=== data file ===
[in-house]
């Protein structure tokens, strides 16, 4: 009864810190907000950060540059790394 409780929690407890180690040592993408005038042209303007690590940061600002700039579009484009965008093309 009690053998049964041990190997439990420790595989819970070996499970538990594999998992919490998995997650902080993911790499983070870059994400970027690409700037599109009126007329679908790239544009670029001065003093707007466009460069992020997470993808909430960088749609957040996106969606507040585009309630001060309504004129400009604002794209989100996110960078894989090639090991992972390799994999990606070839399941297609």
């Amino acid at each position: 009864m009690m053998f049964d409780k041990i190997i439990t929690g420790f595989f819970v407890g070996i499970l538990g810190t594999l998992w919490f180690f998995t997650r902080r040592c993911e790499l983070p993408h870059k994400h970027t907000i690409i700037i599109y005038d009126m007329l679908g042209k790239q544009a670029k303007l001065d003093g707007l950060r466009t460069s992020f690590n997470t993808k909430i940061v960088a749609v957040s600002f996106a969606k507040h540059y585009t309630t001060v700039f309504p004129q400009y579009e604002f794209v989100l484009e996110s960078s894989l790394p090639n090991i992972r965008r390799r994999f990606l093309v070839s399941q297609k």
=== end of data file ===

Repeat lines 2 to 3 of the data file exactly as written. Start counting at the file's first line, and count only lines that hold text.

């Protein structure tokens, strides 16, 4: 009864810190907000950060540059790394 409780929690407890180690040592993408005038042209303007690590940061600002700039579009484009965008093309 009690053998049964041990190997439990420790595989819970070996499970538990594999998992919490998995997650902080993911790499983070870059994400970027690409700037599109009126007329679908790239544009670029001065003093707007466009460069992020997470993808909430960088749609957040996106969606507040585009309630001060309504004129400009604002794209989100996110960078894989090639090991992972390799994999990606070839399941297609």
């Amino acid at each position: 009864m009690m053998f049964d409780k041990i190997i439990t929690g420790f595989f819970v407890g070996i499970l538990g810190t594999l998992w919490f180690f998995t997650r902080r040592c993911e790499l983070p993408h870059k994400h970027t907000i690409i700037i599109y005038d009126m007329l679908g042209k790239q544009a670029k303007l001065d003093g707007l950060r466009t460069s992020f690590n997470t993808k909430i940061v960088a749609v957040s600002f996106a969606k507040h540059y585009t309630t001060v700039f309504p004129q400009y579009e604002f794209v989100l484009e996110s960078s894989l790394p090639n090991i992972r965008r390799r994999f990606l093309v070839s399941q297609k």